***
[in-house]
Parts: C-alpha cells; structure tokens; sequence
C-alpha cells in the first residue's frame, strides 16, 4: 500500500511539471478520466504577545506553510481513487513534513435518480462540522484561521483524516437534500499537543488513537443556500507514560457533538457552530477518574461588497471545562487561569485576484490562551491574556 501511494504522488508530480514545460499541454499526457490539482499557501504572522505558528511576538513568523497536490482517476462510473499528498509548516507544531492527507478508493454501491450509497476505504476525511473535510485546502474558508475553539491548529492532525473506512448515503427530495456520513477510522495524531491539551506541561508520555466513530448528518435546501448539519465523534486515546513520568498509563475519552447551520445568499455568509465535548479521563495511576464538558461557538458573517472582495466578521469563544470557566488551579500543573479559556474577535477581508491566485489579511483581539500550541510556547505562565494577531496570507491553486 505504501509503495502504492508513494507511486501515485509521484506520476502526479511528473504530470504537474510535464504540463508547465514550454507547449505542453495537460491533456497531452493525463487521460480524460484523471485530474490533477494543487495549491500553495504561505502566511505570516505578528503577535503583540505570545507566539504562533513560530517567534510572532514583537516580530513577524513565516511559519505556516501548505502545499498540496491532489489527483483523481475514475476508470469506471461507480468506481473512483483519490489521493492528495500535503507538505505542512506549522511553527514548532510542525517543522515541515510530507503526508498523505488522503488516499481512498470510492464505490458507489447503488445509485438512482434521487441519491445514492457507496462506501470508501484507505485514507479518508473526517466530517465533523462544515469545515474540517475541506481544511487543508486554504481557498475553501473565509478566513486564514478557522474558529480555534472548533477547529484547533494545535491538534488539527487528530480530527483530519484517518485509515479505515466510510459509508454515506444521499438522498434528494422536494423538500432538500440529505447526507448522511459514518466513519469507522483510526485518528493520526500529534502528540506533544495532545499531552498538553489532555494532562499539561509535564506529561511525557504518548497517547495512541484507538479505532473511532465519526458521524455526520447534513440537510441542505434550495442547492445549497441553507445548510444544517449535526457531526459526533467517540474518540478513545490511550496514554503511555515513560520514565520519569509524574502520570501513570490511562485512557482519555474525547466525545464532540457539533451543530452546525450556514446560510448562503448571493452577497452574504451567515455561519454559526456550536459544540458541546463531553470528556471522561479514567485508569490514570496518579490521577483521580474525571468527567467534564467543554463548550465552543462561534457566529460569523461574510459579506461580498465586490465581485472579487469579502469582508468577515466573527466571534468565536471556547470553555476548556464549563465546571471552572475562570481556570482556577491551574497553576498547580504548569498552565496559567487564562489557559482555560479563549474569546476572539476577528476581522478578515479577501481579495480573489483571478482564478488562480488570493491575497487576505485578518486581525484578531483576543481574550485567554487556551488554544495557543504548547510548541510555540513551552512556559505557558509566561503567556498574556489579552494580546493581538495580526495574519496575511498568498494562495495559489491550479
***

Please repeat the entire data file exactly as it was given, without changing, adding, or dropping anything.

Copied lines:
[in-house]
Parts: C-alpha cells; structure tokens; sequence
C-alpha cells in the first residue's frame, strides 16, 4: 500500500511539471478520466504577545506553510481513487513534513435518480462540522484561521483524516437534500499537543488513537443556500507514560457533538457552530477518574461588497471545562487561569485576484490562551491574556 501511494504522488508530480514545460499541454499526457490539482499557501504572522505558528511576538513568523497536490482517476462510473499528498509548516507544531492527507478508493454501491450509497476505504476525511473535510485546502474558508475553539491548529492532525473506512448515503427530495456520513477510522495524531491539551506541561508520555466513530448528518435546501448539519465523534486515546513520568498509563475519552447551520445568499455568509465535548479521563495511576464538558461557538458573517472582495466578521469563544470557566488551579500543573479559556474577535477581508491566485489579511483581539500550541510556547505562565494577531496570507491553486 505504501509503495502504492508513494507511486501515485509521484506520476502526479511528473504530470504537474510535464504540463508547465514550454507547449505542453495537460491533456497531452493525463487521460480524460484523471485530474490533477494543487495549491500553495504561505502566511505570516505578528503577535503583540505570545507566539504562533513560530517567534510572532514583537516580530513577524513565516511559519505556516501548505502545499498540496491532489489527483483523481475514475476508470469506471461507480468506481473512483483519490489521493492528495500535503507538505505542512506549522511553527514548532510542525517543522515541515510530507503526508498523505488522503488516499481512498470510492464505490458507489447503488445509485438512482434521487441519491445514492457507496462506501470508501484507505485514507479518508473526517466530517465533523462544515469545515474540517475541506481544511487543508486554504481557498475553501473565509478566513486564514478557522474558529480555534472548533477547529484547533494545535491538534488539527487528530480530527483530519484517518485509515479505515466510510459509508454515506444521499438522498434528494422536494423538500432538500440529505447526507448522511459514518466513519469507522483510526485518528493520526500529534502528540506533544495532545499531552498538553489532555494532562499539561509535564506529561511525557504518548497517547495512541484507538479505532473511532465519526458521524455526520447534513440537510441542505434550495442547492445549497441553507445548510444544517449535526457531526459526533467517540474518540478513545490511550496514554503511555515513560520514565520519569509524574502520570501513570490511562485512557482519555474525547466525545464532540457539533451543530452546525450556514446560510448562503448571493452577497452574504451567515455561519454559526456550536459544540458541546463531553470528556471522561479514567485508569490514570496518579490521577483521580474525571468527567467534564467543554463548550465552543462561534457566529460569523461574510459579506461580498465586490465581485472579487469579502469582508468577515466573527466571534468565536471556547470553555476548556464549563465546571471552572475562570481556570482556577491551574497553576498547580504548569498552565496559567487564562489557559482555560479563549474569546476572539476577528476581522478578515479577501481579495480573489483571478482564478488562480488570493491575497487576505485578518486581525484578531483576543481574550485567554487556551488554544495557543504548547510548541510555540513551552512556559505557558509566561503567556498574556489579552494580546493581538495580526495574519496575511498568498494562495495559489491550479